Backyard photographer charms birds out of the trees

A baltimore oriole adds a splash of orange to the backyard. Russ McPhee

Black-capped chickadees are curious birds that stay year-round and like to check out everything in their territory, including people.
Russ McPhee

Troy Shantz

Sarnia photographer Russ McPhee is proof you don’t have to venture far afield to record great wildlife photos.

In fact, when it comes to capturing the antics of birds, he seldom ventures from the comfort of his own backyard.

“I don’t tell people I’ve shot them in the backyard,” said McPhee, 68, of his growing album of avian visitors. “They don’t look like anybody’s backyard.”

In a space measuring 35 feet by 60 feet behind his home on a residential city street McPhee has set up several bird feeders, positioned so he can photograph his feathered friends from a window or the back deck.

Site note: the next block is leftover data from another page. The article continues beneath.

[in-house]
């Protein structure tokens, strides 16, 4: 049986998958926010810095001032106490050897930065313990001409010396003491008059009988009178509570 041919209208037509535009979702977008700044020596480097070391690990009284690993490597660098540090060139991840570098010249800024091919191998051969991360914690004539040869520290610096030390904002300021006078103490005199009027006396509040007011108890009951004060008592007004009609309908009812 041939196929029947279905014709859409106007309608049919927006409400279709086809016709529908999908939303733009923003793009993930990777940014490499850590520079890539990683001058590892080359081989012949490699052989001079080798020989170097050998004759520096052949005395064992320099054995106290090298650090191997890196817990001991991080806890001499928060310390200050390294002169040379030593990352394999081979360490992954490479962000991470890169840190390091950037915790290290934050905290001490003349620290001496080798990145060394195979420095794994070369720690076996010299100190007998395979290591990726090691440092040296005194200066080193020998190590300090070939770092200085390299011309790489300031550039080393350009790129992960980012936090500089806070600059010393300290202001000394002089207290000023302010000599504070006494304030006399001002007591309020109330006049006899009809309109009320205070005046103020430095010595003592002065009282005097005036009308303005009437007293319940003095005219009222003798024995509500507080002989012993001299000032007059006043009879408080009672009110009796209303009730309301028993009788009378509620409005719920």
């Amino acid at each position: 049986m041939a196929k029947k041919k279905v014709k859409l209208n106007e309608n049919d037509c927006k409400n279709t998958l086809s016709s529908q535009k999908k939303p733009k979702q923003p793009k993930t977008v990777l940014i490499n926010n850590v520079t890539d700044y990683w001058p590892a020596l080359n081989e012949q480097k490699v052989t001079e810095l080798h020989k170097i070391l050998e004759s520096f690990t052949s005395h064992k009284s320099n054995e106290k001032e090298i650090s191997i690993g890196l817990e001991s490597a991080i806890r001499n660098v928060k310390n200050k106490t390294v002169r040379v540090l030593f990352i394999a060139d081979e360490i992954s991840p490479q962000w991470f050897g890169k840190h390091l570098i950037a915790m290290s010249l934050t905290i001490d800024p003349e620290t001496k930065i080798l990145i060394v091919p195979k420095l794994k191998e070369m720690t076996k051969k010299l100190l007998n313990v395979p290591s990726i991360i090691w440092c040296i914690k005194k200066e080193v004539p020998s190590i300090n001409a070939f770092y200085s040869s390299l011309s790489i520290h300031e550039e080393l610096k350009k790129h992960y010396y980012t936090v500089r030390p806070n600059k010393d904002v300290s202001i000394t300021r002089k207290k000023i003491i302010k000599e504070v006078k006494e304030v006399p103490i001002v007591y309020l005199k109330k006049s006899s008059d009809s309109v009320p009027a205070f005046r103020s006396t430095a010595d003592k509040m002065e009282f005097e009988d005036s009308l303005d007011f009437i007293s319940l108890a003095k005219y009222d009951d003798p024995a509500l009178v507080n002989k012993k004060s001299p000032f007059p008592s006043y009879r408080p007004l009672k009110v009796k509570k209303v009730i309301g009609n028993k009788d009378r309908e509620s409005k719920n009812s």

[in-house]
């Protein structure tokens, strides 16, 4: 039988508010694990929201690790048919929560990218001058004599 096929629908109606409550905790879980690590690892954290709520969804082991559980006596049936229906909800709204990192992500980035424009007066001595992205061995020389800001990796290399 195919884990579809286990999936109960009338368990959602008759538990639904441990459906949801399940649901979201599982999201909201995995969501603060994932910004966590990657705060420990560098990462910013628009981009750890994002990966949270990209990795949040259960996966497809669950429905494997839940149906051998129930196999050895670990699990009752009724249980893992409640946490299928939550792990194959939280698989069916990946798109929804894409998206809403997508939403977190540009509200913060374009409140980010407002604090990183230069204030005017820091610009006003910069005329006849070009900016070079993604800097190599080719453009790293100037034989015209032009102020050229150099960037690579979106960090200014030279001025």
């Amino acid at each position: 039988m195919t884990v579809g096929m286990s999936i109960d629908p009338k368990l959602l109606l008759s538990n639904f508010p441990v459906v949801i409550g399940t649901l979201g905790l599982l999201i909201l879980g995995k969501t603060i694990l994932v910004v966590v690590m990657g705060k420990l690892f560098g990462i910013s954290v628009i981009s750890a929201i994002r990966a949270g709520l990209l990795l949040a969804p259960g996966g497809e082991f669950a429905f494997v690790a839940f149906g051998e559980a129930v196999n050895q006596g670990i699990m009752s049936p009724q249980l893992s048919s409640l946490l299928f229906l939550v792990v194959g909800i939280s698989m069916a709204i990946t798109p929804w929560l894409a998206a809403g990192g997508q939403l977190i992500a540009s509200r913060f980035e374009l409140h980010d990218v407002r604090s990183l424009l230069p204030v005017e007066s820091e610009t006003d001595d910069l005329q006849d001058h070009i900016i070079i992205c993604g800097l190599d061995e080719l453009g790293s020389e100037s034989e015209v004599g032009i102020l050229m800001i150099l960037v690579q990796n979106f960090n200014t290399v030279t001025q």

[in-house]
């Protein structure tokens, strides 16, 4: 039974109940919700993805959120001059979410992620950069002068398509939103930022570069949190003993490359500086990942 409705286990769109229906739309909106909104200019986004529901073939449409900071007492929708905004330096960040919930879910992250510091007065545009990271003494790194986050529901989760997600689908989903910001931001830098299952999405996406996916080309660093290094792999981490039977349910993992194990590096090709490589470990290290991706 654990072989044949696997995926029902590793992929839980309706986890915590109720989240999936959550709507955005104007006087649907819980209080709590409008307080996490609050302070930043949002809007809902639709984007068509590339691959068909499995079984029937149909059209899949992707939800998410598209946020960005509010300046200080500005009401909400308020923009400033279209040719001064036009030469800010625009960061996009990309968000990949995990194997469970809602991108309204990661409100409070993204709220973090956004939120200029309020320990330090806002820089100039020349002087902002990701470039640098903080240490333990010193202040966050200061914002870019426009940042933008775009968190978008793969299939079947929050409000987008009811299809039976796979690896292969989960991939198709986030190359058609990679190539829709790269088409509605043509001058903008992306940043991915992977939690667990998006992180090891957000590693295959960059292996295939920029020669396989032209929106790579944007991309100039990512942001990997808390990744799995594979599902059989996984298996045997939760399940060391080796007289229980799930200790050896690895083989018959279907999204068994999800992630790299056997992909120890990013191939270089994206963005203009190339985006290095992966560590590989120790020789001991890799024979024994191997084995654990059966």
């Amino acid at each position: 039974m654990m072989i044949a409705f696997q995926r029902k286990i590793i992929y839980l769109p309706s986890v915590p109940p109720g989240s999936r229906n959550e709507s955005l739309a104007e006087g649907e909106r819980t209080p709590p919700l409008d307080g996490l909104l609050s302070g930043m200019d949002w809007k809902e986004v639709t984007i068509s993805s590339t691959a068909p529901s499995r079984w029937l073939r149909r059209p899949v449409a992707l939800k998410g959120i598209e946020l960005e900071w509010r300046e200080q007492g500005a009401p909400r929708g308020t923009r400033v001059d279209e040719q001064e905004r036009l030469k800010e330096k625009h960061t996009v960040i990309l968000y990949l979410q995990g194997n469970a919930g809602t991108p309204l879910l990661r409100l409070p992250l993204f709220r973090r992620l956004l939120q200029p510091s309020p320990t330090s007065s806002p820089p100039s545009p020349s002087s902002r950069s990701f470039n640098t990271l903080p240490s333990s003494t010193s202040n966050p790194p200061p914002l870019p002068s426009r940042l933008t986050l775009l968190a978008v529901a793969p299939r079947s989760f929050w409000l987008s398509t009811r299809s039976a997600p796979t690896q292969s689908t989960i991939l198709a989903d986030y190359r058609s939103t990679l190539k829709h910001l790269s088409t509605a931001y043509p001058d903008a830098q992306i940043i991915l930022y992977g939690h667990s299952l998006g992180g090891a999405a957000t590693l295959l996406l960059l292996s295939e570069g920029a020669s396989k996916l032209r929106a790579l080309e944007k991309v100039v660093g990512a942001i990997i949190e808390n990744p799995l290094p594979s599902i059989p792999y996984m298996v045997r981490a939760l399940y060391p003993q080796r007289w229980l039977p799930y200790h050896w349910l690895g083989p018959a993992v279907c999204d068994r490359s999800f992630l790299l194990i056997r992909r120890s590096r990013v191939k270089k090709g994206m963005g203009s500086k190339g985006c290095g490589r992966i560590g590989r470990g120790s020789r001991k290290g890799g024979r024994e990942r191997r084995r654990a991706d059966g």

And he likes to shoot them all, from goldfinches to grackles.

“It really doesn’t matter to me, as long as the bird is colourful,” he said.

A fruit-loving cedar waxwing tosses itself a mulberry in McPhee’s backyard.

When a visitor arrives to put on a show, as a cedar waxwing munching on mulberries did this summer, McPhee was ready to capture it “sitting out there with a cocktail and a big lens,” he said.

He has invested quite a bit in his equipment and is thankful his “wife was understanding.”

But all anyone really needs is patience and appreciation of how their camera works to be happy with the results, he said.

He uses his photos to show that anyone can find beauty in the space around them if they take the time to look. Of course, it helps that while birds make flighty subjects they never squawk back, he added.

“I don’t have to worry about somebody getting upset for getting their picture taken.”

An adult mourning dove with nestlings.
Russ McPhee

‘Why me?” this common grackle appears to be saying, as it stands on an icy branch in heavy sleet.
Russ McPhee

Downy woodpeckers eat a lot insects, including ants, caterpillers and beetle larvae that live inside wood or tree bark.
Russ McPhee

A female cardinal rests on a branch during a snowfall.
Russ McPhee